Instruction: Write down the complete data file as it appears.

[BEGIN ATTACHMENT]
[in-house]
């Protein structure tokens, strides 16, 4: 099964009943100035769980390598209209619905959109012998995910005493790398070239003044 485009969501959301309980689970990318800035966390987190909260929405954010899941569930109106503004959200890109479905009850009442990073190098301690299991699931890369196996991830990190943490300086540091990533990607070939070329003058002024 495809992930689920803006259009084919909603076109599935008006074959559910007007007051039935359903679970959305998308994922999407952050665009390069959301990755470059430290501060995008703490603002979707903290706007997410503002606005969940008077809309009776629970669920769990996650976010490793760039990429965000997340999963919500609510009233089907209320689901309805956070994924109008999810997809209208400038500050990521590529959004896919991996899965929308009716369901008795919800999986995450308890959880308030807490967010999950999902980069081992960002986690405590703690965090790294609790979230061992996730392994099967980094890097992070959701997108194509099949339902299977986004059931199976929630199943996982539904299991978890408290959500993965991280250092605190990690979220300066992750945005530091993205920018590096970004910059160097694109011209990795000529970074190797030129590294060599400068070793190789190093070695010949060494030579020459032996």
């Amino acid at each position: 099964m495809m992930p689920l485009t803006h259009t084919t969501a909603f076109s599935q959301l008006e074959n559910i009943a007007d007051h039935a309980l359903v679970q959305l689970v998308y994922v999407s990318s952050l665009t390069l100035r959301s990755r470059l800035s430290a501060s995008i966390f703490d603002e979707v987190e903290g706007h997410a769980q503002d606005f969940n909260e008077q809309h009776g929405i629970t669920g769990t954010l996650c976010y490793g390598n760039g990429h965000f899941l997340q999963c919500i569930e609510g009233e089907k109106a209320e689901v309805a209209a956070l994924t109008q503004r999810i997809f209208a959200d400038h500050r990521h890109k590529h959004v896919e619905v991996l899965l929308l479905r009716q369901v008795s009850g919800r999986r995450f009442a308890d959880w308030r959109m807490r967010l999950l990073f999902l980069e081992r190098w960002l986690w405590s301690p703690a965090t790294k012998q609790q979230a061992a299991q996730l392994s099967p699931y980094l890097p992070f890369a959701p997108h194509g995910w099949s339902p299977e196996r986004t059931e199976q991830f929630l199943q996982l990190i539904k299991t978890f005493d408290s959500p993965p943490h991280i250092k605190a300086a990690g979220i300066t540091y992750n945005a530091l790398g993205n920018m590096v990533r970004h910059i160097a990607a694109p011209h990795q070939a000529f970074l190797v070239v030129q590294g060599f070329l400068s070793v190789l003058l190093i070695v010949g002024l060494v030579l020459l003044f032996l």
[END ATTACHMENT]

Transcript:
[in-house]
């Protein structure tokens, strides 16, 4: 099964009943100035769980390598209209619905959109012998995910005493790398070239003044 485009969501959301309980689970990318800035966390987190909260929405954010899941569930109106503004959200890109479905009850009442990073190098301690299991699931890369196996991830990190943490300086540091990533990607070939070329003058002024 495809992930689920803006259009084919909603076109599935008006074959559910007007007051039935359903679970959305998308994922999407952050665009390069959301990755470059430290501060995008703490603002979707903290706007997410503002606005969940008077809309009776629970669920769990996650976010490793760039990429965000997340999963919500609510009233089907209320689901309805956070994924109008999810997809209208400038500050990521590529959004896919991996899965929308009716369901008795919800999986995450308890959880308030807490967010999950999902980069081992960002986690405590703690965090790294609790979230061992996730392994099967980094890097992070959701997108194509099949339902299977986004059931199976929630199943996982539904299991978890408290959500993965991280250092605190990690979220300066992750945005530091993205920018590096970004910059160097694109011209990795000529970074190797030129590294060599400068070793190789190093070695010949060494030579020459032996």
């Amino acid at each position: 099964m495809m992930p689920l485009t803006h259009t084919t969501a909603f076109s599935q959301l008006e074959n559910i009943a007007d007051h039935a309980l359903v679970q959305l689970v998308y994922v999407s990318s952050l665009t390069l100035r959301s990755r470059l800035s430290a501060s995008i966390f703490d603002e979707v987190e903290g706007h997410a769980q503002d606005f969940n909260e008077q809309h009776g929405i629970t669920g769990t954010l996650c976010y490793g390598n760039g990429h965000f899941l997340q999963c919500i569930e609510g009233e089907k109106a209320e689901v309805a209209a956070l994924t109008q503004r999810i997809f209208a959200d400038h500050r990521h890109k590529h959004v896919e619905v991996l899965l929308l479905r009716q369901v008795s009850g919800r999986r995450f009442a308890d959880w308030r959109m807490r967010l999950l990073f999902l980069e081992r190098w960002l986690w405590s301690p703690a965090t790294k012998q609790q979230a061992a299991q996730l392994s099967p699931y980094l890097p992070f890369a959701p997108h194509g995910w099949s339902p299977e196996r986004t059931e199976q991830f929630l199943q996982l990190i539904k299991t978890f005493d408290s959500p993965p943490h991280i250092k605190a300086a990690g979220i300066t540091y992750n945005a530091l790398g993205n920018m590096v990533r970004h910059i160097a990607a694109p011209h990795q070939a000529f970074l190797v070239v030129q590294g060599f070329l400068s070793v190789l003058l190093i070695v010949g002024l060494v030579l020459l003044f032996l």